ZSJ: Well, my situation was a bit different, in terms of the career I’d built up beforehand. Plus I’d come in after wrestling their top guys. So it was more a case of building two skillsets at the same time. You always pick and choose. I was taught in a way that was NOAH style, but it’s up to you as a wrestler to choose the specifics of how to wrestle.

–You mentioned you’d had brief trips to Germany and the US, but here you were living in Japan full time. Was that a culture shock?

ZSJ: Not hugely. I’d always wanted to be in Japan, and I’d asked a lot of questions to wrestlers that had been here, but it’s almost a bigger culture shock to be wrestling in a national touring promotion after being in the indies.

–It’s a larger scale.

ZSJ: Right, it’s a big difference from sitting in the back of the ring truck going from town to town to then being on a bus, being part of a big production, going round the country, having a proper office.

–Who was in charge of everything in the NOAH Dojo at the time?

ZSJ: (Atsushi) Aoki (1977-2019) was in charge of the Dojo and training at that point. He was the person I wanted to make happy.

–Was he a strict teacher?

ZSJ: I’d been told that he was by a lot of the other foreigners. Basically ‘your priority should be making Aoki happy, then you’ll be OK’.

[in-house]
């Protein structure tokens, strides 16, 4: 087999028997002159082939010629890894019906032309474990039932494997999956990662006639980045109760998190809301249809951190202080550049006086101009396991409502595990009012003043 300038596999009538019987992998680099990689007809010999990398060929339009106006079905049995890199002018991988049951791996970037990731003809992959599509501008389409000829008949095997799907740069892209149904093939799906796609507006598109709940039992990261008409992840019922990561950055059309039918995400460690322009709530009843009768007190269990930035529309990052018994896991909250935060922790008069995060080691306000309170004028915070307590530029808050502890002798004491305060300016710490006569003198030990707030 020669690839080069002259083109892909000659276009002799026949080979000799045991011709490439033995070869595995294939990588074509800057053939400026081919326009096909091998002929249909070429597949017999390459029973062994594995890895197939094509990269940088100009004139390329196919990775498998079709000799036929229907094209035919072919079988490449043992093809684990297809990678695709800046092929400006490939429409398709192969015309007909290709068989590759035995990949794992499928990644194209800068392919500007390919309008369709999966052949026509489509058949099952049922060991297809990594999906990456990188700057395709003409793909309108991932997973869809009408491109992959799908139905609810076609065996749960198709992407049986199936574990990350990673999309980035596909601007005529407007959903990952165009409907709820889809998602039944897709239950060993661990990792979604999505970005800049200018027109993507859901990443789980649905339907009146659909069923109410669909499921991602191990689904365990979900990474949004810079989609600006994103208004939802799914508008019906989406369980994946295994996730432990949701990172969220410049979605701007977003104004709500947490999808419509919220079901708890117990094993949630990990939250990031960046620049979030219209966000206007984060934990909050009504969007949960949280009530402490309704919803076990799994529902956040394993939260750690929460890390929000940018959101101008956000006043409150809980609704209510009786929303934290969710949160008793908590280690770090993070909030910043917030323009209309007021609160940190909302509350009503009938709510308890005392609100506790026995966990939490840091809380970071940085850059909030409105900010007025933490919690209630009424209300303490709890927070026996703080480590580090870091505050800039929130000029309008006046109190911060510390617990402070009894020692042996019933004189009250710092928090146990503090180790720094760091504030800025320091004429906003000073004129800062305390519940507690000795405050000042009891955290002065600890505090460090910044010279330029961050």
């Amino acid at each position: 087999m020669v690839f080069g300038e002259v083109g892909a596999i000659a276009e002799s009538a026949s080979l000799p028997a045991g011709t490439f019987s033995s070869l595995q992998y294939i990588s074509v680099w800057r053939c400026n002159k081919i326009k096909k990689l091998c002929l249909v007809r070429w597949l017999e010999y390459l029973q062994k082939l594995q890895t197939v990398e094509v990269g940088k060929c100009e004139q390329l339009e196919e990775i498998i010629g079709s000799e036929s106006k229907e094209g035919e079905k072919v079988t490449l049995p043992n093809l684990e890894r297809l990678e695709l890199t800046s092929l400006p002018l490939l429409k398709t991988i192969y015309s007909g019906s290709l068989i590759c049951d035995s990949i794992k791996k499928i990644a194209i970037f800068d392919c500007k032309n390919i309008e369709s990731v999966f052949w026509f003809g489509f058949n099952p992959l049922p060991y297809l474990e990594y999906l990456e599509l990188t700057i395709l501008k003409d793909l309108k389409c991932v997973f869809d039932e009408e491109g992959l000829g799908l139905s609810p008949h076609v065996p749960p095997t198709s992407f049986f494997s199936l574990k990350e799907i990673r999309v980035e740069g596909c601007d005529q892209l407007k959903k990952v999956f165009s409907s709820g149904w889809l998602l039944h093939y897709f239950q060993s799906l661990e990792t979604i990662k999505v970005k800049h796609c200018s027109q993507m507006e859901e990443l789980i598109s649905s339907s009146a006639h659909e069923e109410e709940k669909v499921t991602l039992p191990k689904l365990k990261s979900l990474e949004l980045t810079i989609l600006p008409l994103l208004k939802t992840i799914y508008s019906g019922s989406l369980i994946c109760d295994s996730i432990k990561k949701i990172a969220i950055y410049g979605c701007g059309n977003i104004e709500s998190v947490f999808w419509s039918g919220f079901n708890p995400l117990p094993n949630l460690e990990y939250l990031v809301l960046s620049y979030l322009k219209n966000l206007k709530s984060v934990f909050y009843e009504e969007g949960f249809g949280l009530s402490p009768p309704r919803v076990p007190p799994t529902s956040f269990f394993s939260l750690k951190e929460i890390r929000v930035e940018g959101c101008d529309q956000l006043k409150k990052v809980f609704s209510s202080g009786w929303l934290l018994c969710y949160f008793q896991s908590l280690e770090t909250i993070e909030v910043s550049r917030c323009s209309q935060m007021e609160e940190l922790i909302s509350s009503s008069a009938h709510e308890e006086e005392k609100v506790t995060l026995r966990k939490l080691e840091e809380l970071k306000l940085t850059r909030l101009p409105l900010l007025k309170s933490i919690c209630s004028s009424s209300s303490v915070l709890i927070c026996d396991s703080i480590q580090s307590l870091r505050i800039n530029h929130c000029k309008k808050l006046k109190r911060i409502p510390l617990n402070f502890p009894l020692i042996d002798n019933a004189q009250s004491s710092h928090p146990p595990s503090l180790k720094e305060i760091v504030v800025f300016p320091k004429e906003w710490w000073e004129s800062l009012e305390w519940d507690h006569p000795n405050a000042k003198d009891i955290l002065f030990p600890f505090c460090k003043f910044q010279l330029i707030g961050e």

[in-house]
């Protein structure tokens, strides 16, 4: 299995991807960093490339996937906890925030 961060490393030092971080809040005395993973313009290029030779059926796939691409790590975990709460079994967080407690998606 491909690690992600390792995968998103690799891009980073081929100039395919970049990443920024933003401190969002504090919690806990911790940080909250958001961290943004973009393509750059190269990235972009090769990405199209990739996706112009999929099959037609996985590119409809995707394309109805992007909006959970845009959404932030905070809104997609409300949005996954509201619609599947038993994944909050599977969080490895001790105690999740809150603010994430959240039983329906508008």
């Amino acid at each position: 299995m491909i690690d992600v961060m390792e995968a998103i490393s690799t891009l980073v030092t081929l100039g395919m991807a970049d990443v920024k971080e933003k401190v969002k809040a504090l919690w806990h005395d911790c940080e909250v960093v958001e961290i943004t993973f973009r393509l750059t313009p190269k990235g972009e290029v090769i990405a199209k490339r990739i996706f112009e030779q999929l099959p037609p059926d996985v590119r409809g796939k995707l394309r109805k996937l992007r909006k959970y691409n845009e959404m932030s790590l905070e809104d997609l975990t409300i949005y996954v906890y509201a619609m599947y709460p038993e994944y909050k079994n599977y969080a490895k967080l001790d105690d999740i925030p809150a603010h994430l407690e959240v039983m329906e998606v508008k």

–And did you?

ZSJ: By the end of the first trip I did with them he took me to dinner and brought me a pair of wrestling shoes to say thank you for working so hard. I was coming over for three months or so at a time and then going back to England, renewing my visa and coming back again. The first trip was petrifying but after that it got easier.

–Is there any advice you’d go back in time and give yourself before you came to Japan?

ZSJ: I think in Japan you’re often expected to work at a high level. You don’t get much positive feedback, because people expect you to be working hard and working well. When you do badly, you get told!

–It’s easy to fear the worst if somebody doesn’t say anything either way.

ZSJ: Right. But actually if you do something badly you’re told. At the same time though, there was no fear that I wasn’t doing my best. I wasn’t scared at all of working hard.